Dave Miller

Tompkins Square

With his eponymous, second solo album, Dave Miller—a Chicago by way of New York by way of Chicago guitarist—has realized his crowning glory.

Miller seems more focused, more melodic and generally more guitar-centric this time around, with almost nary a hint of the avant-garde jazz/psychedelic/folk found on 2016’s “Old Door Phantoms” or the experimental rock on the three albums by previous band Algernon.

Continuing in the instrumental-music vein of the above-mentioned efforts, “Dave Miller” has secured the man a spot alongside such tone meisters as Bill Frisell, Arlen Roth, John Jorgenson, Charlie Hunter and Johnny A.

Miller was kind enough to talk a little about his latest refinements.

“I’m always writing music, studying composition and developing my sound on the guitar,” he told Good New Music by email. “That never really stops and is a daily practice. That being said, I do prioritize melody a whole hell of a lot.”

As far as this reviewer’s perceived increase in Miller’s focus, “… that is for sure something I also practice on a daily basis,” he replied, “in all walks of life, really—trying to be more present and trim the fat. I think the main thing that was different about this record vs. ‘Old Door Phantoms’ is that, since I own the (Whiskey Point Recording) studio, I had unlimited studio time to add more instruments, mix to my heart’s content, and generally spend a ton of quality time to sculpt the product. That was indispensable, for sure.”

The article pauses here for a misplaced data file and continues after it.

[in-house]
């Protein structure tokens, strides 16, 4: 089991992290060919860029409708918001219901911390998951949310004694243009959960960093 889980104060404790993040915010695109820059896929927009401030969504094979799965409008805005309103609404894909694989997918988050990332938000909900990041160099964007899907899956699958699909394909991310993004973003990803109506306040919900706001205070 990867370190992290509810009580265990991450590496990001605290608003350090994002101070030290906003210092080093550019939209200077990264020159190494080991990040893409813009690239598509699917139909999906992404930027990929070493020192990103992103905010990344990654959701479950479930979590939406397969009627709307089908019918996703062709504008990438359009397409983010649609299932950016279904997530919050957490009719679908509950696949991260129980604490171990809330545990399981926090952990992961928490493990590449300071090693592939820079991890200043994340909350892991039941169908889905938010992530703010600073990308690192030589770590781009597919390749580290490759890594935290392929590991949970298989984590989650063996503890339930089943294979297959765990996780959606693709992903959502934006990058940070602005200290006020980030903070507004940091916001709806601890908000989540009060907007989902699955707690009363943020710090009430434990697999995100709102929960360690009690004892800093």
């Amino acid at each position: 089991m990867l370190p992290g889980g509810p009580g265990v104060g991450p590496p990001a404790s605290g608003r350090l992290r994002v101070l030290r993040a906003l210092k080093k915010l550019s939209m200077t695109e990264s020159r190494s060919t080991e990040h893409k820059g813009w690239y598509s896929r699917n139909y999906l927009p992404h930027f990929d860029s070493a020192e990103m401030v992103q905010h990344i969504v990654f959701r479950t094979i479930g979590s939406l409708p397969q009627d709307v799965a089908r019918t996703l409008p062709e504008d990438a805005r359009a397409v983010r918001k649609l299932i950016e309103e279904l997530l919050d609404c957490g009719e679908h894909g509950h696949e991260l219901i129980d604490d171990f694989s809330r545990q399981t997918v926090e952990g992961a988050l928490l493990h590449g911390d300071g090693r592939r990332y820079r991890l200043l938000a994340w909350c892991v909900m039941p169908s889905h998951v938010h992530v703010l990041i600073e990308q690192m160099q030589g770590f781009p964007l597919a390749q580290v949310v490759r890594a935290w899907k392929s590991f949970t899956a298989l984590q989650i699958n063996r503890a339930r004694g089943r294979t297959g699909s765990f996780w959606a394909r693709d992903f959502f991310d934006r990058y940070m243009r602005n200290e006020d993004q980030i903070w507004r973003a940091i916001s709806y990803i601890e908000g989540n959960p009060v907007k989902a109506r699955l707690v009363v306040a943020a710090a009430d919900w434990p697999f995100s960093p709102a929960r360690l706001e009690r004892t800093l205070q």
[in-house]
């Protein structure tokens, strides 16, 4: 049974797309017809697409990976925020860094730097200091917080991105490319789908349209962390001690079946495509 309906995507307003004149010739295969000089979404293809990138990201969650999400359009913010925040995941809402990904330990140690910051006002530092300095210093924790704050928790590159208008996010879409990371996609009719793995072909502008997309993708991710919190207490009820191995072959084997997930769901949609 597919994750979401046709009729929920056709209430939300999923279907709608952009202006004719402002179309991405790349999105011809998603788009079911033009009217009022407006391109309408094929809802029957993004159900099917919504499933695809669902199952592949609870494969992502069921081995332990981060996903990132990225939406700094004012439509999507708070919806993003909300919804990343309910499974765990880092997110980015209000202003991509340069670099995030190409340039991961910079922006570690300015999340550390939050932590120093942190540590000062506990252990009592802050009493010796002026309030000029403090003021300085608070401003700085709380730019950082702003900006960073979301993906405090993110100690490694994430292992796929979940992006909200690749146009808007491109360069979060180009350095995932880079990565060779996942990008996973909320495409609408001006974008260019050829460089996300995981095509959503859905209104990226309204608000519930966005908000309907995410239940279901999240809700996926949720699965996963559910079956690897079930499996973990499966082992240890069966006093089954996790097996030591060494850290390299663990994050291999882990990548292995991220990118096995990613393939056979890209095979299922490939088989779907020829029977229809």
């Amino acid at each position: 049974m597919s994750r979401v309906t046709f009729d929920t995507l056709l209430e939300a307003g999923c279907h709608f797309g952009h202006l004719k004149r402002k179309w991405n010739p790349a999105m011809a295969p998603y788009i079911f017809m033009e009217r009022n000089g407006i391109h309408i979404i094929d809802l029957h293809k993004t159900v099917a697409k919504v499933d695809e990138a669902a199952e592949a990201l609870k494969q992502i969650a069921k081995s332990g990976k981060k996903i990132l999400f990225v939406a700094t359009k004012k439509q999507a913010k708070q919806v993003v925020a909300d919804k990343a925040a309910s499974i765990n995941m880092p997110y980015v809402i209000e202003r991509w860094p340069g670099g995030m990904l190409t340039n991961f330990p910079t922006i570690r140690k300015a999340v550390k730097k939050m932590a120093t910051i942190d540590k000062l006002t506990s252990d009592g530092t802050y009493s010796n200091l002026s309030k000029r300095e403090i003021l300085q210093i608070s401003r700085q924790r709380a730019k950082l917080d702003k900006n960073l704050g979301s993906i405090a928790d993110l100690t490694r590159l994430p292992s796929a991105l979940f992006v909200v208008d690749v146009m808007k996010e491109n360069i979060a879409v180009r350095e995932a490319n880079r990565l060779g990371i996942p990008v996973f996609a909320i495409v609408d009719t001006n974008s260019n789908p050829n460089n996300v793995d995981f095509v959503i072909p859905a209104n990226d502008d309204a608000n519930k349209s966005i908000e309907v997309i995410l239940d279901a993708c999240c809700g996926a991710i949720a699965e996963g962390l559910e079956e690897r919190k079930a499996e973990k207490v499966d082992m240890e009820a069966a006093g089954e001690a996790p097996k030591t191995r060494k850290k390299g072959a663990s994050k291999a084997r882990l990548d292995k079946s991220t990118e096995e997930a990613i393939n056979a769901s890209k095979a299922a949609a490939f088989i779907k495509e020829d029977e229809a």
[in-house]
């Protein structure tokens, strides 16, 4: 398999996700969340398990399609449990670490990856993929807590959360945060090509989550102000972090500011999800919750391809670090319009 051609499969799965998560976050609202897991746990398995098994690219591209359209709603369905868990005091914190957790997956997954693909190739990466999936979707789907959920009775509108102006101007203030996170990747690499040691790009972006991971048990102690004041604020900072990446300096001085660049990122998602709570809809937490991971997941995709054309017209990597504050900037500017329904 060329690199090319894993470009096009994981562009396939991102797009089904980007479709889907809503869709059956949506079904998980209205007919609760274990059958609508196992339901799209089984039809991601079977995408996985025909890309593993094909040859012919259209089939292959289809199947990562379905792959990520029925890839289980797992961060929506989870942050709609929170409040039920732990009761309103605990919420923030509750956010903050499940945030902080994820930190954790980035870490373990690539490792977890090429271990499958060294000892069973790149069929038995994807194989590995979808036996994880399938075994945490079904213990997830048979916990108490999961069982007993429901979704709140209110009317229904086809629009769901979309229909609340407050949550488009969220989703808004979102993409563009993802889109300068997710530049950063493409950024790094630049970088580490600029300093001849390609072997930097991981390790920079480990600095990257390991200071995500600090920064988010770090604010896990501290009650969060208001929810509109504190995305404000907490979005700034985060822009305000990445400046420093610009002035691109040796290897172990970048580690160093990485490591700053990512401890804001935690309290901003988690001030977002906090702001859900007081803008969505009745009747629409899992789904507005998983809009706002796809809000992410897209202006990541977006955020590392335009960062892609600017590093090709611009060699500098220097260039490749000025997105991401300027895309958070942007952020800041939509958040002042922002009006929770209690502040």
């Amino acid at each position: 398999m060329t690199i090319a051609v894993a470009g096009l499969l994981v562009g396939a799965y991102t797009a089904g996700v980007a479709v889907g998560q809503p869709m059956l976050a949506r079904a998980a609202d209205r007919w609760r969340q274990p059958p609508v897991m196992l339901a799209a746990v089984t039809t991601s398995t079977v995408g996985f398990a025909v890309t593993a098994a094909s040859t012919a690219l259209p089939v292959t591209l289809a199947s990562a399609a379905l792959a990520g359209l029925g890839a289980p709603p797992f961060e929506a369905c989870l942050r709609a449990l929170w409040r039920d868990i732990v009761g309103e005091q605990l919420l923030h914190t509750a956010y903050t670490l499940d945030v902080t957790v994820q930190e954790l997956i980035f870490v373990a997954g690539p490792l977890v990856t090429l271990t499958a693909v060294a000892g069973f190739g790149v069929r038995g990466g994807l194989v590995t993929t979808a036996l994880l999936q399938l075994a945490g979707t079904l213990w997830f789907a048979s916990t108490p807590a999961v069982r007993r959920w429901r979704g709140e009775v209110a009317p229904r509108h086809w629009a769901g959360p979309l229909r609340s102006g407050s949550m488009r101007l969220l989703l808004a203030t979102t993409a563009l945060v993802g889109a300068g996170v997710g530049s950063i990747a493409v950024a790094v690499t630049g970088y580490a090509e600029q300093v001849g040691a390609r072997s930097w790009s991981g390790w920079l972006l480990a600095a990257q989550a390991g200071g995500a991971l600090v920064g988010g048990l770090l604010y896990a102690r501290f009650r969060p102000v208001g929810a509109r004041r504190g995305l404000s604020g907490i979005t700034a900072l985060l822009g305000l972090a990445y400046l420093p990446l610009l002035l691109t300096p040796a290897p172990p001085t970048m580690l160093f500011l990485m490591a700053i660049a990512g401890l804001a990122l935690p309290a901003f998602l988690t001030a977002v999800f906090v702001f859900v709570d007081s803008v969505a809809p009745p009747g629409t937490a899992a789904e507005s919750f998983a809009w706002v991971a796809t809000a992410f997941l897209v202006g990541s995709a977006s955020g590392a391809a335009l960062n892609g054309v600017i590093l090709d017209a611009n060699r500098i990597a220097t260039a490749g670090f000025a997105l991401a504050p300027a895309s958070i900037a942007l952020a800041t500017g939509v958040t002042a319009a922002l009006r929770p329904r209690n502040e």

His stylistic eclecticism remains, matched by the variety of guitars he uses on the album. Here’s a list he provided GNM “from memory”: Gibson ES-335, Fano TC6 Alt de Facto, Teisco Del Ray ET-200, Danelectro baritone, Breedlove acoustic and Gretsch 5715 Electromatic lap steel.

Opening cut “Hand Dipped” delights in its multitracked guitars, which include soul-shaking rhythm and laser-sharp lead set off by fuzzy forays into distortion that take over and carry the tune as they pan back-and-forth between the left and right channels.

The slightly Afro-soul “Rollerblade or Die” chugs along in raw magnificence with a faint sheen of old-school-dub reverb, not unlike something by the Budos Band. “Your New Truth” rings of late-’50s sentimental balladry—imagine Johnny playing “Sleep Walk” without Santo, with a surprise blues coda.

The pinnacle, however, is reached on the penultimate “BW,” a high-energy amalgamation that takes the best bits of “Polk Salad Annie,” “Harper Valley PTA” and “Dance to the Music,” and drops in a little chicken-pickin’ at just the right spot.

1. Hand Dipped
2. Fellow Man
3. Rollerblade Or Die
4. Bison Boom
5. Your New Truth
6. Ellie & Arthur
7. BW
8. Deep Moraine

Total time: 41:00

External links
artist’s site